The interactive effects of ketamine and magnesium upon depressive-like pathology
Authors Razmjou S, Litteljohn D, Rudyk C, Seyed S, Clarke M, Pentz R, Dwyer Z, Hayley S
Received 22 April 2016
Accepted for publication 2 June 2016
Published 8 September 2016 Volume 2016:12 Pages 2049—2056
Checked for plagiarism Yes
Review by Single anonymous peer review
Peer reviewer comments 2
Editor who approved publication: Dr Roger Pinder
Sara Razmjou, Darcy Litteljohn, Chris Rudyk, Shuaib Syed, Melanie Clarke, Rowan Pentz, Zach Dwyer, Shawn Hayley
Department of Neuroscience, Carleton University, Ottawa, Ontario, Canada
Abstract: Approximately one-third of patients with major depressive disorders (MDDs) are resistant to current treatment methods, and the majority of cases relapse at some point during therapy. This has resulted in novel treatments being adopted, including subanesthetic doses of ketamine, which affects aberrant neuroplastic circuits, glutamatergic signaling, and the production of brain-derived neurotrophic factor. Ketamine rapidly relieves depressive symptoms in treatment-resistant major depressive disorder patients with effects that last for up to 2 weeks even after a single administration. However, it is also a drug with an abusive potential and can have marked side effects. Hence, this study aimed at enhancing the antidepressant-like effects of ketamine (allowing for lower dosing regimens) by coadministering magnesium hydroaspartate (Mg2+ normally affects the same receptors as ketamine) and also assessed whether an Mg2+-deficient diet would modify the impact of ketamine. It was found that a single 15 mg/kg dose of ketamine did indeed induce rapid antidepressant-like effects in the forced swim test but did not affect brain levels of the brain-derived neurotrophic factor. Contrary to our hypothesis, magnesium administration or deficiency did not influence the impact of ketamine on these outcomes. Thus, these data do not support the use of magnesium as an adjunct agent and instead suggest that further research involving other antidepressant and animal models is required to confirm the present findings.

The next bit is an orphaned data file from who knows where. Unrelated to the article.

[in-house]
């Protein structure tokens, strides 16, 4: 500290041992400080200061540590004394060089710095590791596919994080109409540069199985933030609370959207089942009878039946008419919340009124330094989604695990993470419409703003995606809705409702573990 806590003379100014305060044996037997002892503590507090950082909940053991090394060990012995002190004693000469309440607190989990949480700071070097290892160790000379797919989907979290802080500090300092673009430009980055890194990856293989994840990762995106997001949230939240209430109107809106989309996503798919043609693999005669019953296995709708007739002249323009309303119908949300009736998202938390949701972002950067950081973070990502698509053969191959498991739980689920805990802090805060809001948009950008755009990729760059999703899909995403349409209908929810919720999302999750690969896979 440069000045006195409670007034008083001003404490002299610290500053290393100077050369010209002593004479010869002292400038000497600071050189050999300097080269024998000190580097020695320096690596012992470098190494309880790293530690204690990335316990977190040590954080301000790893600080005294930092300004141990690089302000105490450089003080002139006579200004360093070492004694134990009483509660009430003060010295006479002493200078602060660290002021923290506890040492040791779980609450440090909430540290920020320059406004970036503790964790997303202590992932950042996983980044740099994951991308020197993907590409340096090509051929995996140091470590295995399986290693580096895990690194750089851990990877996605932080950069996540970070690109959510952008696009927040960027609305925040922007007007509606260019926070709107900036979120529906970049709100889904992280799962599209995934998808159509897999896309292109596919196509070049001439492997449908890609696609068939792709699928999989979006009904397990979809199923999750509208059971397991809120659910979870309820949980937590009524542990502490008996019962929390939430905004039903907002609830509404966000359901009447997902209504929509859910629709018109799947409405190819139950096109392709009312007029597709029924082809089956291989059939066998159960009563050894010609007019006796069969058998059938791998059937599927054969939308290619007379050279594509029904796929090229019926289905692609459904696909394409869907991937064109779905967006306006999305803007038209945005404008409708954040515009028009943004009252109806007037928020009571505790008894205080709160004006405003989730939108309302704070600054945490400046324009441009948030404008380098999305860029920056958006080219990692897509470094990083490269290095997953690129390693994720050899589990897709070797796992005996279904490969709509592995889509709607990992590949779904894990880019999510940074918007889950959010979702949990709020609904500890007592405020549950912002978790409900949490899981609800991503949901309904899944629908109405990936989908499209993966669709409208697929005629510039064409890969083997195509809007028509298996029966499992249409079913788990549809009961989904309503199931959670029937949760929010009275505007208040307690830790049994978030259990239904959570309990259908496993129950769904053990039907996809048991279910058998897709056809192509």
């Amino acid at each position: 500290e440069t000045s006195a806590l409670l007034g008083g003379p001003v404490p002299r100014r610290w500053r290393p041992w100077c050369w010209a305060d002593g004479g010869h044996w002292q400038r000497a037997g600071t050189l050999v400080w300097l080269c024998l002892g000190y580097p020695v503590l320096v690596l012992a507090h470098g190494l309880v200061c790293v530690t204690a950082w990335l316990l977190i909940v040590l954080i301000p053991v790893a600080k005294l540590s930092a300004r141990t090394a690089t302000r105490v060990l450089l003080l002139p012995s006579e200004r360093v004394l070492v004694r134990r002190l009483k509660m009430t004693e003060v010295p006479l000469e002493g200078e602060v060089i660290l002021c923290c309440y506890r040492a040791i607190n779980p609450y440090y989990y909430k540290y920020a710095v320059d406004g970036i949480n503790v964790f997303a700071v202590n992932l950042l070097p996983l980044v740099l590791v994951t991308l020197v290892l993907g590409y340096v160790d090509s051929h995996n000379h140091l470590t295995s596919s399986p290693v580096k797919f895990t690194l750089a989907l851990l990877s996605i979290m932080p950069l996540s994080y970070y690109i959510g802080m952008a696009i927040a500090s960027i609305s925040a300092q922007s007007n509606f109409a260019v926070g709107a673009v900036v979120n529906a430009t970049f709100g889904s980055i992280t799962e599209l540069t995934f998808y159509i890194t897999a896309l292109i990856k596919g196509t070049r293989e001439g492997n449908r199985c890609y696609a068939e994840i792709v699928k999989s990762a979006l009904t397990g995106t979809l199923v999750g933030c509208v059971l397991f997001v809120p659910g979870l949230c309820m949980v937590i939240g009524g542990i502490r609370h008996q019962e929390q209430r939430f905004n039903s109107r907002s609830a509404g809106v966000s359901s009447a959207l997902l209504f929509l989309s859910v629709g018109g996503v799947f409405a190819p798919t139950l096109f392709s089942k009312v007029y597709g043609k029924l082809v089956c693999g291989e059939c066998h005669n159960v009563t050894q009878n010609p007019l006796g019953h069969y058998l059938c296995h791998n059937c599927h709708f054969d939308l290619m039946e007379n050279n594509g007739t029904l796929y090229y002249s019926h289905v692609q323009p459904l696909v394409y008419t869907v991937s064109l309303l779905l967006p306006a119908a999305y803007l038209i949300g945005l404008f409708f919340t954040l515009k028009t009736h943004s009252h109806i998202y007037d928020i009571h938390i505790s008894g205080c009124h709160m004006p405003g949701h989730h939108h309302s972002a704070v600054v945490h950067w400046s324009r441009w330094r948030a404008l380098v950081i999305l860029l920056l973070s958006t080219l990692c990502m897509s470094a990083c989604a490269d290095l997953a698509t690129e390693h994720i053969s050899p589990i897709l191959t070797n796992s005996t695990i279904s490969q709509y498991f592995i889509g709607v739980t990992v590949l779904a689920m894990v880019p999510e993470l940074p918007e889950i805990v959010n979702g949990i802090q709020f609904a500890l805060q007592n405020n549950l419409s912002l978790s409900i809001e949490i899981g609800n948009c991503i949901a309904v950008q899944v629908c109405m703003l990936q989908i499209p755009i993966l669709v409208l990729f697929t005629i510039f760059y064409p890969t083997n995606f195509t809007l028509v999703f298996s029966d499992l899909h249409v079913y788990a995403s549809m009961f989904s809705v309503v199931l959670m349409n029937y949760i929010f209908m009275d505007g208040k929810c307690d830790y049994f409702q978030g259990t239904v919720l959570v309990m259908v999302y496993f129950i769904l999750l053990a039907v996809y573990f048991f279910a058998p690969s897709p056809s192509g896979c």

Keywords: ketamine, depression, treatment resistance, ghrelin, BDNF, NMDA
Major depressive disorder is a recurrent chronic psychiatric condition that affects over 121 million people worldwide annually.1 Unfortunately, the currently used antidepressants (even when used in combination) have several caveats, including a slow onset of action, requiring weeks or months of treatment to produce therapeutic effects.2,3 Moreover, recent estimates indicate that approximately 30% of depressed patients do not respond to these antidepressant therapies, and even in case of responders, residual symptoms are still often present and there is a very high risk of relapse.4–7
Exciting emerging evidence indicates that the noncompetitive N-methyl-D-aspartate (NMDA) glutamate receptor antagonist, ketamine, which is widely used for its anesthetic and analgesic properties, could be a useful treatment option for depression.8–10 When used at low doses, a single injection of ketamine was found to promote fast-acting (within hours) antidepressant and antisuicidal effects.8,11–13 Importantly, ketamine was rapidly effective in patients who were previously treatment-resistant.3,11,14
Ketamine rapidly (within hours) increases synaptogenesis, and thus, synaptic plasticity involved in learning and memory.15 Such synaptogenic changes would be expected to influence the cognitive processing of emotionally relevant stimuli. Indeed, brain-derived neurotrophic factor (BDNF) levels were reduced in major depressive disorder patients,16 and postmortem studies have reported reduced BDNF expression in hippocampus and prefrontal cortex (PFC) of depressed suicides.17,18 It has been reported that ketamine-mediated NMDA receptor blockade increased hippocampal BDNF levels and that this effect might contribute to its antidepressant effects.3,19,20